With its new 225-hp, six-cylinder Verado engine, Mercury Marine has taken the use of plastics to a whole new level in engineering design.
The engine sports a sculpted, multi-piece cowling assembly that features the world's largest injection-molded nylon cosmetic part. The cowling meets stringent structural requirements at a lower weight than conventional one-piece bucket-like engine covers made from sheet molding compound or thermoformed sheet-and costs less too.
The assembly consists of three injection-molded plastic cowls: The 33.5 x 22.9 x 16.4-inch top is made from a 33% glass-filled nylon 66 and weighs 11.3 lbs. DuPont Engineering says it's the largest injection-molded cosmetic nylon part in the world. A structural real cowl made from the same nylon mates with the top cowl and attaches to an aluminum structural member that itself attaches the engine to the boat. A smaller front cowl molded from two pieces of glass- and mineral-filled Minlon nylon completes the upper-engine housing.
Among engineering advantages of the design is weight reduction. The cowling assembly weighs 30% less than sheet molding compound. Part of the weight savings comes from the thermoplastic's specific gravity advantage vs sheet molding compound. Additionally, while sheet molding compound often requires bulked-up regions for proper molding, the plastic parts have relatively thin nominal wall thicknesses. The injection-molded parts also allow molded-in features that would be impossible with a compression-molded part. The cowling's patented integrated latching system is a case in point. It integrates what were separate hinge-mounting points, cable guides, and brackets right into the top cowl. Result: elimination of bolted-on latches.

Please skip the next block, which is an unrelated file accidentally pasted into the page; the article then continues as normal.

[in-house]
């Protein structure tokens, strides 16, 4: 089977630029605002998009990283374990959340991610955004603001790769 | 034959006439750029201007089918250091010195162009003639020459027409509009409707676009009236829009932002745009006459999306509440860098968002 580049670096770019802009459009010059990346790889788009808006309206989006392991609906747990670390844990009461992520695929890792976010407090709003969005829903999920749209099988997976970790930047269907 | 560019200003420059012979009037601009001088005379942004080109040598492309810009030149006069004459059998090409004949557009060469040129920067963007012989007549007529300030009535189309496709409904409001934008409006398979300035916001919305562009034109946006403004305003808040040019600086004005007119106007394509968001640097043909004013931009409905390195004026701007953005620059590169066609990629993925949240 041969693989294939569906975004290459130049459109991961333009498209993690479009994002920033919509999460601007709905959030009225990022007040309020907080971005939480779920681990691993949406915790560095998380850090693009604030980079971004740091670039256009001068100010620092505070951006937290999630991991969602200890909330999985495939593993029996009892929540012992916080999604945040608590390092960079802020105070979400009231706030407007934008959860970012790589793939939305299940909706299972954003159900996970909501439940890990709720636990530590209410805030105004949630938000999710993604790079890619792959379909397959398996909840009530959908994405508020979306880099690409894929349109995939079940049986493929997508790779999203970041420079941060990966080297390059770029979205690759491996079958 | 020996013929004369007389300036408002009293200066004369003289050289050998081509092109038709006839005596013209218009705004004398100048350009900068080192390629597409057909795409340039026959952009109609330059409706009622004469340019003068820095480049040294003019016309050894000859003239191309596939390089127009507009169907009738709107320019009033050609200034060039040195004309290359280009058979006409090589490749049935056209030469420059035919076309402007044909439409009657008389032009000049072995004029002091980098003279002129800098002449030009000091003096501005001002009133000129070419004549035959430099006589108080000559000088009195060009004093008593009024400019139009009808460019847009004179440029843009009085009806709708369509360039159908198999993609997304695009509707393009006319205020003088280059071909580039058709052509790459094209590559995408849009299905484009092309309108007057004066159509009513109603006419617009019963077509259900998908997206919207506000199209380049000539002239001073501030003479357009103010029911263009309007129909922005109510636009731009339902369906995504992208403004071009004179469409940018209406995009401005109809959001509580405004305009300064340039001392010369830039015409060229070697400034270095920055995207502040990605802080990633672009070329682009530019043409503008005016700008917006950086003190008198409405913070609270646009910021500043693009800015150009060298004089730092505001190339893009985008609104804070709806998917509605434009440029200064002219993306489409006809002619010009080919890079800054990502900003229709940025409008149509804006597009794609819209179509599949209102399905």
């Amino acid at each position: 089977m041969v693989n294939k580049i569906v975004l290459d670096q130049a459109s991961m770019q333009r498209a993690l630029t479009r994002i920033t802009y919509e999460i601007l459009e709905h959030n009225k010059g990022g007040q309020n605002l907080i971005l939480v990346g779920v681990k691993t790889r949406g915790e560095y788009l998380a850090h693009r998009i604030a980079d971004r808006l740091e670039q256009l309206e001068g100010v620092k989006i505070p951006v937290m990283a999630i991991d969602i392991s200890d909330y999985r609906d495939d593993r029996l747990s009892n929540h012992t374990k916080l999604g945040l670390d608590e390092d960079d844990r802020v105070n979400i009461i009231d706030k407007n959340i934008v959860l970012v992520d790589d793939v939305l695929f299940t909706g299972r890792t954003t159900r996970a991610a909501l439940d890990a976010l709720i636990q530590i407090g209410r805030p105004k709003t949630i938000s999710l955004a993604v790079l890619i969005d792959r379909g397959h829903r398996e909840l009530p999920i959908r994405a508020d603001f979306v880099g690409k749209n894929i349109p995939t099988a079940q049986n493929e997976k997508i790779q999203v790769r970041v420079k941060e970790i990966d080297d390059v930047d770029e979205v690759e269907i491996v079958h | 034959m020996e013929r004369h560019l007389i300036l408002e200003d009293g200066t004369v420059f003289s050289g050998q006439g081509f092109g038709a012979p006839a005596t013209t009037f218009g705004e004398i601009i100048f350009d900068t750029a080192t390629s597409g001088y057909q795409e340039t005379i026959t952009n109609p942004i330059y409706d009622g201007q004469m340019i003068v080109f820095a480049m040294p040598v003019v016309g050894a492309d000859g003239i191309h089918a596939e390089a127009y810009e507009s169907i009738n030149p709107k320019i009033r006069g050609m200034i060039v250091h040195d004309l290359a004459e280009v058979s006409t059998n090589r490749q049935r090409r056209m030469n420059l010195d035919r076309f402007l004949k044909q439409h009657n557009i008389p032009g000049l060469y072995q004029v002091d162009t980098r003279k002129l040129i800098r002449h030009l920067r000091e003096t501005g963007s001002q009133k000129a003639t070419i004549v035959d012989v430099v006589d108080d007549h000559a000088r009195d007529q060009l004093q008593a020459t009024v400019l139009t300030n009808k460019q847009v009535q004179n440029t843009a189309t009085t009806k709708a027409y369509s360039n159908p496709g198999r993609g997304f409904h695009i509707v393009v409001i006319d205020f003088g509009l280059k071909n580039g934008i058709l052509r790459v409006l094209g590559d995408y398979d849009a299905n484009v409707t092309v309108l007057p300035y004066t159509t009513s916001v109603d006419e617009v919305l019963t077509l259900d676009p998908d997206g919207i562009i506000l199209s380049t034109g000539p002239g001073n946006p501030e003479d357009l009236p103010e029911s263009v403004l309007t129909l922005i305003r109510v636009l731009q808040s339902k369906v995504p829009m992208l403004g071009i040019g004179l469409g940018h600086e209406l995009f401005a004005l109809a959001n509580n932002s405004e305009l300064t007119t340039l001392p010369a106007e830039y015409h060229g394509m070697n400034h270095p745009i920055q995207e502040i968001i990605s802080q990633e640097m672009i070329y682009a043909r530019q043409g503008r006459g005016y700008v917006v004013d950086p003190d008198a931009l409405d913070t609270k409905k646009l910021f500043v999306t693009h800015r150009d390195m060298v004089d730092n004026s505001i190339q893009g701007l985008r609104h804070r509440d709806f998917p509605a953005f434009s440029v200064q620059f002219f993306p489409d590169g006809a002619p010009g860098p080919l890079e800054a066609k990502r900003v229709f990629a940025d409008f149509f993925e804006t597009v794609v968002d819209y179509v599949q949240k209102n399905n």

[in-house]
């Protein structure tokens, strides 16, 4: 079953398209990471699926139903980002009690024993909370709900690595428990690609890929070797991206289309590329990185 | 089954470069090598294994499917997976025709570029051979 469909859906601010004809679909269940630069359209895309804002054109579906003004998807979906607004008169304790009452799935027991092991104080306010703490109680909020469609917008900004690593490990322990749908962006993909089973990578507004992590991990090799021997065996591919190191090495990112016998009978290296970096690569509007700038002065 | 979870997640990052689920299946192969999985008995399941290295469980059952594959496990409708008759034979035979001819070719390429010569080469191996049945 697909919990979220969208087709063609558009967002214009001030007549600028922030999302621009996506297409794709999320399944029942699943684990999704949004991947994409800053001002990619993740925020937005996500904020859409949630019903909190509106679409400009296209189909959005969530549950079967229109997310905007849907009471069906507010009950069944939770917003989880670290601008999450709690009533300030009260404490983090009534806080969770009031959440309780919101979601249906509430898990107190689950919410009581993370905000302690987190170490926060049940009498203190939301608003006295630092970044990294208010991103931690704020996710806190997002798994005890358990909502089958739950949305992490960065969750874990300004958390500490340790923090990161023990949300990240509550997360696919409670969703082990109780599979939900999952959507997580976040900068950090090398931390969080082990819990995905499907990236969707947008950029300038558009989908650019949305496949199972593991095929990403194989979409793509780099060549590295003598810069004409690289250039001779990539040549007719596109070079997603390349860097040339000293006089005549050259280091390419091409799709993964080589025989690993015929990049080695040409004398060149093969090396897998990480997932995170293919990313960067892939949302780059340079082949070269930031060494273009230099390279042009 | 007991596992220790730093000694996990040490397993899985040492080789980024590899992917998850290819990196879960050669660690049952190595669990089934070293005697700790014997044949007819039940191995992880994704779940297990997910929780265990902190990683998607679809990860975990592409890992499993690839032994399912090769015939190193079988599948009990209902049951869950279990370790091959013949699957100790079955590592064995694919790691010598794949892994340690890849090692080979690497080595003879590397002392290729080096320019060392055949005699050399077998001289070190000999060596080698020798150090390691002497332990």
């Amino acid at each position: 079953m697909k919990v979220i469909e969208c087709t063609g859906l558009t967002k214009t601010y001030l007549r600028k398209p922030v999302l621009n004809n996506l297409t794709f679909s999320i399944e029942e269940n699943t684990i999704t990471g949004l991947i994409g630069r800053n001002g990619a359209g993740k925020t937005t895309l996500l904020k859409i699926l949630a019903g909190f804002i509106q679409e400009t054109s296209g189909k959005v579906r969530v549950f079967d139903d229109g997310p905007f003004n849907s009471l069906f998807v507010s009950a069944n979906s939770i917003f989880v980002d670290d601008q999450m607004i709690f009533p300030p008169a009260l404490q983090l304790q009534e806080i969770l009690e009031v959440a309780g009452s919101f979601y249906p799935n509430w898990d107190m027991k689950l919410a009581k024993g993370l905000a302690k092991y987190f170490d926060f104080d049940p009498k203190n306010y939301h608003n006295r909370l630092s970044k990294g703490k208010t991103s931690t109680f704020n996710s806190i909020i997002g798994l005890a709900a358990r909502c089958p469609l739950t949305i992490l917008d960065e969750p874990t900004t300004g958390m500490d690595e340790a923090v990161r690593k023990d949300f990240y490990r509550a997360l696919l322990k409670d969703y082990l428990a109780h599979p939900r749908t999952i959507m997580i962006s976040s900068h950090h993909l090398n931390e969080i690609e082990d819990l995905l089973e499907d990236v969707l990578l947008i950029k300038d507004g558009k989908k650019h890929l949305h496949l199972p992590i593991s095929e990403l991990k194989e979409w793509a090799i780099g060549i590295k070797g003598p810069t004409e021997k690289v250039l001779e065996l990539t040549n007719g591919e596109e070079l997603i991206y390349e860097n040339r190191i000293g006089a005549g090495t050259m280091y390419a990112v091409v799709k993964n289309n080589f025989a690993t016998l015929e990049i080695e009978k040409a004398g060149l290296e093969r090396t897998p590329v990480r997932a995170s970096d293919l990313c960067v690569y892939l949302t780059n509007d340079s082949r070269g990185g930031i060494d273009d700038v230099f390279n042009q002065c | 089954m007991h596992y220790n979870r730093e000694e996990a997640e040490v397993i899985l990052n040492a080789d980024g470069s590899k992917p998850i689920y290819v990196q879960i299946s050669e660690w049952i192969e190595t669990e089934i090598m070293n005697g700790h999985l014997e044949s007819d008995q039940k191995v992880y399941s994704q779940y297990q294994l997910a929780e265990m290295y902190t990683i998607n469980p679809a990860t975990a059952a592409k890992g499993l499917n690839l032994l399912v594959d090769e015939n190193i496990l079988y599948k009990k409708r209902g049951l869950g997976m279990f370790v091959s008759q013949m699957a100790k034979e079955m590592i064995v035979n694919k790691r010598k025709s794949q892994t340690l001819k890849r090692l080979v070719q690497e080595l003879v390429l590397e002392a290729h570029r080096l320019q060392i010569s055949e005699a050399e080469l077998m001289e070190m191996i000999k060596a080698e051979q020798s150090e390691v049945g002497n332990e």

The fuel module of the Mercury Verado engine is just one of the components made from plastic.
Are they robots or androids? We're not exactly sure. Each talking, gesturing Geminoid looks exactly like a real individual, starting with their creator, professor Hiroshi Ishiguro of Osaka University in Japan.
For industrial control applications, or even a simple assembly line, that machine can go almost 24/7 without a break. But what happens when the task is a little more complex? That’s where the “smart” machine would come in. The smart machine is one that has some simple (or complex in some cases) processing capability to be able to adapt to changing conditions. Such machines are suited for a host of applications, including automotive, aerospace, defense, medical, computers and electronics, telecommunications, consumer goods, and so on. This discussion will examine what’s possible with smart machines, and what tradeoffs need to be made to implement such a solution.